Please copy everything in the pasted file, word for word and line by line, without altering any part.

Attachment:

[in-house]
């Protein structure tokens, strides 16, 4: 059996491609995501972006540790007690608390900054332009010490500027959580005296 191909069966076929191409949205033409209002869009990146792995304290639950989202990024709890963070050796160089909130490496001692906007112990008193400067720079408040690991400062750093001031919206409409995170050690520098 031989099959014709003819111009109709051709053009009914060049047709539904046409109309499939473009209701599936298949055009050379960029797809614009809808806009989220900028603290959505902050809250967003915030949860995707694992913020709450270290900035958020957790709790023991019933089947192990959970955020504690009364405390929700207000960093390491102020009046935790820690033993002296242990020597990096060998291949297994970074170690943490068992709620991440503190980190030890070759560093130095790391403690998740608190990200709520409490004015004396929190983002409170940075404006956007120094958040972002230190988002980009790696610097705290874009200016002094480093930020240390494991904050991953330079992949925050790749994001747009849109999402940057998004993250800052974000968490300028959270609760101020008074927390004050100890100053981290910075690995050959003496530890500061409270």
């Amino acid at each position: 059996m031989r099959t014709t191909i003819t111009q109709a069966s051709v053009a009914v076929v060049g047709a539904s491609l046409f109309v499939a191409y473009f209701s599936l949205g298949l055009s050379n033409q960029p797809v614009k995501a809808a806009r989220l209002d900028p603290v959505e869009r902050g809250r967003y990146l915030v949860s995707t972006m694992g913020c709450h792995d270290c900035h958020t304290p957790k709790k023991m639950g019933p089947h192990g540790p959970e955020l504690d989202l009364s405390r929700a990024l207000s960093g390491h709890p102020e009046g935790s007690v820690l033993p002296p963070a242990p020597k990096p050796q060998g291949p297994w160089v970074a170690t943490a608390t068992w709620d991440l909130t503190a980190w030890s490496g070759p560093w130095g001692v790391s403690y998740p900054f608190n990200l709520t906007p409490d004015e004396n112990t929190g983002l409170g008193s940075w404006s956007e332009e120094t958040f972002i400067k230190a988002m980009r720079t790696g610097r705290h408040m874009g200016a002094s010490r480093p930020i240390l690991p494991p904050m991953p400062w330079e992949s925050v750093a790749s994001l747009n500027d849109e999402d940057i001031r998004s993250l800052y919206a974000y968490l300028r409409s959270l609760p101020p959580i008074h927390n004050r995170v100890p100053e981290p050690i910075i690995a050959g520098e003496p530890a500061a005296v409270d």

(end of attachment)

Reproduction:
[in-house]
């Protein structure tokens, strides 16, 4: 059996491609995501972006540790007690608390900054332009010490500027959580005296 191909069966076929191409949205033409209002869009990146792995304290639950989202990024709890963070050796160089909130490496001692906007112990008193400067720079408040690991400062750093001031919206409409995170050690520098 031989099959014709003819111009109709051709053009009914060049047709539904046409109309499939473009209701599936298949055009050379960029797809614009809808806009989220900028603290959505902050809250967003915030949860995707694992913020709450270290900035958020957790709790023991019933089947192990959970955020504690009364405390929700207000960093390491102020009046935790820690033993002296242990020597990096060998291949297994970074170690943490068992709620991440503190980190030890070759560093130095790391403690998740608190990200709520409490004015004396929190983002409170940075404006956007120094958040972002230190988002980009790696610097705290874009200016002094480093930020240390494991904050991953330079992949925050790749994001747009849109999402940057998004993250800052974000968490300028959270609760101020008074927390004050100890100053981290910075690995050959003496530890500061409270």
């Amino acid at each position: 059996m031989r099959t014709t191909i003819t111009q109709a069966s051709v053009a009914v076929v060049g047709a539904s491609l046409f109309v499939a191409y473009f209701s599936l949205g298949l055009s050379n033409q960029p797809v614009k995501a809808a806009r989220l209002d900028p603290v959505e869009r902050g809250r967003y990146l915030v949860s995707t972006m694992g913020c709450h792995d270290c900035h958020t304290p957790k709790k023991m639950g019933p089947h192990g540790p959970e955020l504690d989202l009364s405390r929700a990024l207000s960093g390491h709890p102020e009046g935790s007690v820690l033993p002296p963070a242990p020597k990096p050796q060998g291949p297994w160089v970074a170690t943490a608390t068992w709620d991440l909130t503190a980190w030890s490496g070759p560093w130095g001692v790391s403690y998740p900054f608190n990200l709520t906007p409490d004015e004396n112990t929190g983002l409170g008193s940075w404006s956007e332009e120094t958040f972002i400067k230190a988002m980009r720079t790696g610097r705290h408040m874009g200016a002094s010490r480093p930020i240390l690991p494991p904050m991953p400062w330079e992949s925050v750093a790749s994001l747009n500027d849109e999402d940057i001031r998004s993250l800052y919206a974000y968490l300028r409409s959270l609760p101020p959580i008074h927390n004050r995170v100890p100053e981290p050690i910075i690995a050959g520098e003496p530890a500061a005296v409270d």